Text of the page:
Commonly found on white-tailed deer
Deer Tick Scientific Classification
- Scientific Name
- Ixodes scapularis
Deer Tick Conservation Status
Deer Tick Locations
Deer Tick Facts
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“Because of their dark-colored legs, deer ticks are often called black-legged ticks.”
Out of all the ticks native to North America, the deer tick is one of the most problematic. Ticks have been around for a very long time, over 100 million years. Today, there are more than 900 distinct species of ticks living on every continent (even Antarctica). Around 700 species are ‘hard-bodied’ ticks of the Ixodidae family. The deer tick is one of these hard-bodied species.
Deer ticks are capable of ingesting so much blood that they engorge up to six times their normal size. When they latch onto a victim, they actually secrete an anesthetizing substance that deadens any pain inflicted by the bite. Like vampires, ticks live solely on blood. But, unlike Dracula—they don’t kill their victims, though they may impart blood-borne diseases to them.
4 Incredible Deer Tick Facts!
- Deer ticks are the main vector for Lyme disease
- They’re known as a ‘three-host’ tick
- Females have different coloring than males
- Deer ticks are so named because they often feed on white-tailed deer
Deer Tick Species, Types, and Scientific Name
The deer tick’s scientific name is Ixodes scapularis. They’re also known as bear ticks or black-legged ticks. Ticks were first described in North America in 1754 in New York state. Deer ticks in particular are known throughout the eastern and midwestern United States, as well as southern Canada. They share many habitats with other species of tick, like the American dog tick, lone star tick, brown dog tick, and wood tick.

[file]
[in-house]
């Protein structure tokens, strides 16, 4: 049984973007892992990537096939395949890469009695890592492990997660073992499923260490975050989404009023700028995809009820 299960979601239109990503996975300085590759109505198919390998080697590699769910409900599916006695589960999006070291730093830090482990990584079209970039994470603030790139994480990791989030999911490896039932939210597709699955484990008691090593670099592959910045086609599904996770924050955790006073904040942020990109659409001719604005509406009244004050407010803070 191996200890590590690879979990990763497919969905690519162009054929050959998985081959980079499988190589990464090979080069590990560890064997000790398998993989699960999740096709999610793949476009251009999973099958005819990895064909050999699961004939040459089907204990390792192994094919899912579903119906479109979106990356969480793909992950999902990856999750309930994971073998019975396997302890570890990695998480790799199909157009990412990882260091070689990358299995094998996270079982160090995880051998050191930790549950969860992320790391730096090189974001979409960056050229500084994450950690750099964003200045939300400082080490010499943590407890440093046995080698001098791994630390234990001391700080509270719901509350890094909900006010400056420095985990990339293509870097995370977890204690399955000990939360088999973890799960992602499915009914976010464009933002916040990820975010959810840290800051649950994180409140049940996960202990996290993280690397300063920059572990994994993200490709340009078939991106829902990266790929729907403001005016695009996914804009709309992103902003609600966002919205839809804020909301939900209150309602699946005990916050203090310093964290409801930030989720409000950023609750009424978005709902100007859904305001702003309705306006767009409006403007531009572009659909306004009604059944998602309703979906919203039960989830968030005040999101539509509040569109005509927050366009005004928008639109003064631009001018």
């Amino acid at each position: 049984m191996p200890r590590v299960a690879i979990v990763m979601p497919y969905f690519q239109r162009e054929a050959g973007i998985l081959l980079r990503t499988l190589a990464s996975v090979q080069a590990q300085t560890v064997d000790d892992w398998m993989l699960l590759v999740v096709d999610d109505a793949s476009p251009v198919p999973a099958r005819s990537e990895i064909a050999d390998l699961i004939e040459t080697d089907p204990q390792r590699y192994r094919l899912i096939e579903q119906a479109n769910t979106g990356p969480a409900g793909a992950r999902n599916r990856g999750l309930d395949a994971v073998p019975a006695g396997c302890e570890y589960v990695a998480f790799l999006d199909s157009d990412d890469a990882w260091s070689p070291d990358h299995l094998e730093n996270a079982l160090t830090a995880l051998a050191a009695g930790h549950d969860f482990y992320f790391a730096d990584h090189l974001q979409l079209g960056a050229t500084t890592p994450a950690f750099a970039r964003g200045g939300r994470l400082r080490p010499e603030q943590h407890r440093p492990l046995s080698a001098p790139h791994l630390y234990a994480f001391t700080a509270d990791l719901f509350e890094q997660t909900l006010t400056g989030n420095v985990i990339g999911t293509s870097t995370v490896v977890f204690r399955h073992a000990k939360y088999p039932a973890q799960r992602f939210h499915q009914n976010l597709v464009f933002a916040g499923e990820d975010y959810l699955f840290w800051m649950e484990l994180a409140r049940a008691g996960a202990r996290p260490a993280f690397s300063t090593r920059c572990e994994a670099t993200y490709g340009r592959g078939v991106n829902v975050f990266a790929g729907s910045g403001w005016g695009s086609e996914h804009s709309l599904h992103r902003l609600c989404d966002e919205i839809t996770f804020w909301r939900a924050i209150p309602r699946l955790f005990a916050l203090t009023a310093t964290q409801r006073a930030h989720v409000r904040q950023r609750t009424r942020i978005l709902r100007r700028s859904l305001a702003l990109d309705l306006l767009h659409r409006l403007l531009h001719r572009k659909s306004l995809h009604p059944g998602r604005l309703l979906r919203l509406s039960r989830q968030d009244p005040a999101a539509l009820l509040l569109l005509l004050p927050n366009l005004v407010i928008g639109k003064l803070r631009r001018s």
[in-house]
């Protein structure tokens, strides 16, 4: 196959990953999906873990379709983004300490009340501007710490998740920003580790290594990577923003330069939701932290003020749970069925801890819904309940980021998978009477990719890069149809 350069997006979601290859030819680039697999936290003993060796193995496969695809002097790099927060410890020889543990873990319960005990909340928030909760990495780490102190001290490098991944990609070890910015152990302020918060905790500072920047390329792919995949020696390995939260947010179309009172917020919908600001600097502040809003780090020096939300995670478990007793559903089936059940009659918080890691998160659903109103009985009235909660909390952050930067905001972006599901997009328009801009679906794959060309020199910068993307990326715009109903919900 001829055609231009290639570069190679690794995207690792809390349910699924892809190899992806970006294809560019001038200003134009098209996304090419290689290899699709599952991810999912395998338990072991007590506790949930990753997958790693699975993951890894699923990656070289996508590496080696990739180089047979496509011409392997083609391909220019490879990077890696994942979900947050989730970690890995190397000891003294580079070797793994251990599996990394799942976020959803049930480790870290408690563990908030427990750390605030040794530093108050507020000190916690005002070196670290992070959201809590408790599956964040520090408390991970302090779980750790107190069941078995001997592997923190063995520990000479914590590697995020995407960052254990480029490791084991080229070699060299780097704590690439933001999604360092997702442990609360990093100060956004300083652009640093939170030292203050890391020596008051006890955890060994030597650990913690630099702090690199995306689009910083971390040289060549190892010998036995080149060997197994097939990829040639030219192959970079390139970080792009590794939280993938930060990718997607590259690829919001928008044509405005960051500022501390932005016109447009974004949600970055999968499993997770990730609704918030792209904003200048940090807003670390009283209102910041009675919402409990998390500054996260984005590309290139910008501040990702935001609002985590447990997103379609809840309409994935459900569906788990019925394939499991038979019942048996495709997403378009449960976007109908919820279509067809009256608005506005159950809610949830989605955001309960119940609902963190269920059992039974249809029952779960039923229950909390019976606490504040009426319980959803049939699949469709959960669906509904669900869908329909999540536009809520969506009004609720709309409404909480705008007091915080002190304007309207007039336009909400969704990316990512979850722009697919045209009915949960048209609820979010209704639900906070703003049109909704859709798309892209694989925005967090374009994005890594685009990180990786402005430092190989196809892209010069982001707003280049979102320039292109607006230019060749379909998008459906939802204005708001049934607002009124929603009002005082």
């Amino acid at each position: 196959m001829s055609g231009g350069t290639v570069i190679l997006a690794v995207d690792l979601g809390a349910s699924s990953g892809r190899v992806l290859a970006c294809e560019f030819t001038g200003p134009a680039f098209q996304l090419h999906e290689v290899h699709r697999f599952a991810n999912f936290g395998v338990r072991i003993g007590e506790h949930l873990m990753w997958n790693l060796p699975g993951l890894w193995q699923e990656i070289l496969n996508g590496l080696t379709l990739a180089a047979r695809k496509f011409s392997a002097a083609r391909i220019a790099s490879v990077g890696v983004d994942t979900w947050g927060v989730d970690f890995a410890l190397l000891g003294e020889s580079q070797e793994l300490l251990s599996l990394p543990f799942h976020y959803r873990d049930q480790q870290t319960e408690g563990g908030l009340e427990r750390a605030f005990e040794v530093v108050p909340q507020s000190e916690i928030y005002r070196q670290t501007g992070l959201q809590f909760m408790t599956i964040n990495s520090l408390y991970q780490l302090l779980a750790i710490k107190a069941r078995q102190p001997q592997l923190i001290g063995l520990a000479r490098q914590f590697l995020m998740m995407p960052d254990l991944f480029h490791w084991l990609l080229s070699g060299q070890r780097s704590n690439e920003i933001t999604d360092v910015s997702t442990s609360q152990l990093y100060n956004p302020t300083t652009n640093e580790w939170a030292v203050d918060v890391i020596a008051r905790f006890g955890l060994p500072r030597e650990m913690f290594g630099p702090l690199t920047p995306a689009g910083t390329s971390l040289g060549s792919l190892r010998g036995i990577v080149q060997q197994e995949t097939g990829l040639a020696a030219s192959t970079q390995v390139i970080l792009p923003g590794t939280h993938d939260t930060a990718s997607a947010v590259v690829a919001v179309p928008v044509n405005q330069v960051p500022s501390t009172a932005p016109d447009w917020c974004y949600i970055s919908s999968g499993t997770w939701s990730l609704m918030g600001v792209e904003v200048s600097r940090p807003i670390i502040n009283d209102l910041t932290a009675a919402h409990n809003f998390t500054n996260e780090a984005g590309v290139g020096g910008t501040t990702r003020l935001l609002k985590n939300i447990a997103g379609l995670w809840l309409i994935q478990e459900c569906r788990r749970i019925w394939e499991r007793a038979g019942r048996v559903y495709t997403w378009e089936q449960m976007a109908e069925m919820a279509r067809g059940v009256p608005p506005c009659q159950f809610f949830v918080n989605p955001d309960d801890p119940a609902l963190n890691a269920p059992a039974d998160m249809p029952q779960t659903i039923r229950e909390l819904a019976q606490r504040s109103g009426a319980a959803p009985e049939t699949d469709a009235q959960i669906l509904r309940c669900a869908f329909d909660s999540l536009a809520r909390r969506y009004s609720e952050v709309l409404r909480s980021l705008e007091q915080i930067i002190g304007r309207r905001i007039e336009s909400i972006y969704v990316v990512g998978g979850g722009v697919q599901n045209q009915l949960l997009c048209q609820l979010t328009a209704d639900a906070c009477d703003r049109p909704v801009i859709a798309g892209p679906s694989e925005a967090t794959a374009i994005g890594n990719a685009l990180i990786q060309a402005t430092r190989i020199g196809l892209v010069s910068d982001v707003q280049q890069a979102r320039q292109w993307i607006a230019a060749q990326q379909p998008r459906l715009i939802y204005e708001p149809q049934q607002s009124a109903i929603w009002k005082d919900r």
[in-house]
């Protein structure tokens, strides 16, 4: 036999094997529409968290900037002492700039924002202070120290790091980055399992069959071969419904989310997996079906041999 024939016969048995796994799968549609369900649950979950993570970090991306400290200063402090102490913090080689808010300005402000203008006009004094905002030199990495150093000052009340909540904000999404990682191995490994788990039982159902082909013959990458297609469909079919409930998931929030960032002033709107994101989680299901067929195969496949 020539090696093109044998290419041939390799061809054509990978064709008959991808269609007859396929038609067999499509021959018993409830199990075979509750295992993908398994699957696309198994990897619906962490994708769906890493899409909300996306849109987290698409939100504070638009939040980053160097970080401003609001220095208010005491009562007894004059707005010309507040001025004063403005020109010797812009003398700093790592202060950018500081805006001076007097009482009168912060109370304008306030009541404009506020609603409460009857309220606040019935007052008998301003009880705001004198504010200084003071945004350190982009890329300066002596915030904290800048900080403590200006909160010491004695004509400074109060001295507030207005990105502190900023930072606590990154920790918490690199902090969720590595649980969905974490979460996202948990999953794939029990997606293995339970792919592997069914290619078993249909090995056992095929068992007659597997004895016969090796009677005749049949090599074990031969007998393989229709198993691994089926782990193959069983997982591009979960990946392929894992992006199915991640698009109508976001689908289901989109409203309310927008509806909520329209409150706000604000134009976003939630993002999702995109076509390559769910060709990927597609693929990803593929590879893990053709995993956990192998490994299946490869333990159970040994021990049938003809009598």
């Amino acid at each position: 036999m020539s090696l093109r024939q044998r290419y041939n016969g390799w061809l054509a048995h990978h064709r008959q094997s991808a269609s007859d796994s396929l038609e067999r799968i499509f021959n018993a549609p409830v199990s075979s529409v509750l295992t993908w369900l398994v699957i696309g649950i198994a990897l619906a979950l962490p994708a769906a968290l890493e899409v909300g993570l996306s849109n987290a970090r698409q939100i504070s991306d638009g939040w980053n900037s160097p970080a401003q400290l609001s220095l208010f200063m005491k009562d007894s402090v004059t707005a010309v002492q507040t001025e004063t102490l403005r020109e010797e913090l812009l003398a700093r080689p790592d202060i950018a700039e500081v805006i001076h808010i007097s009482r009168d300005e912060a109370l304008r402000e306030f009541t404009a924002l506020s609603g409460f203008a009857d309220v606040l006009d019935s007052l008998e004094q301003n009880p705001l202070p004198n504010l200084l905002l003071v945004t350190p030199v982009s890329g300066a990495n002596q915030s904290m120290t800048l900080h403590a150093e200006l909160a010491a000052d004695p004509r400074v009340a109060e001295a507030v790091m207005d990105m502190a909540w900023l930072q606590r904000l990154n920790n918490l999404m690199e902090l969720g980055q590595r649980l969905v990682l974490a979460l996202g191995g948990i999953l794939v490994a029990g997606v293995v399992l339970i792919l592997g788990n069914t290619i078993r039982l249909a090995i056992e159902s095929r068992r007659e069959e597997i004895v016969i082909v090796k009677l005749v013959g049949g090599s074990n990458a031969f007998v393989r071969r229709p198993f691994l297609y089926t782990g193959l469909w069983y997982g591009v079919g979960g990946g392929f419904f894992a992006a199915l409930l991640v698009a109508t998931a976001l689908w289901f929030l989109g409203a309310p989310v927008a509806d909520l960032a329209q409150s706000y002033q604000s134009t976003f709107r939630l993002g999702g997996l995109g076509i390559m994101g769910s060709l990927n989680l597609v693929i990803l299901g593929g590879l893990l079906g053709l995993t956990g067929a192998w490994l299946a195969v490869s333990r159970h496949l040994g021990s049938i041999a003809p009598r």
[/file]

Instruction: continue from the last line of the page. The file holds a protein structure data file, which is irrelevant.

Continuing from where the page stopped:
Appearance: How to Identify Deer Ticks
Deer ticks are extremely small; adults are about the size of a sesame seed. Their bodies are composed of three main parts; head, abdomen, and legs. As members of the arachnid family, they have eight legs; they’re closely related to mites.
The deer tick’s body begins with the cephalothorax, better known as the head, or capitulum. In hard-bodied ticks, the capitulum is located at the front of the body; it’s visible to the naked eye. The head includes the mouthparts, which are made up of two chelicerae (jaws) and a hypostome. The hypostome is a tongue-like organ the tick uses to anchor itself to the host while feeding.
Behind the head is a hard shield structure called a scutum; it partially covers the tick’s abdomen. The abdomen contains all of the tick’s internal organs, it’s also where all the blood is deposited when feeding. An unfed tick has a black abdomen about the size of a sesame seed—a fully engorged deer tick’s abdomen turns gray and expands like a blister.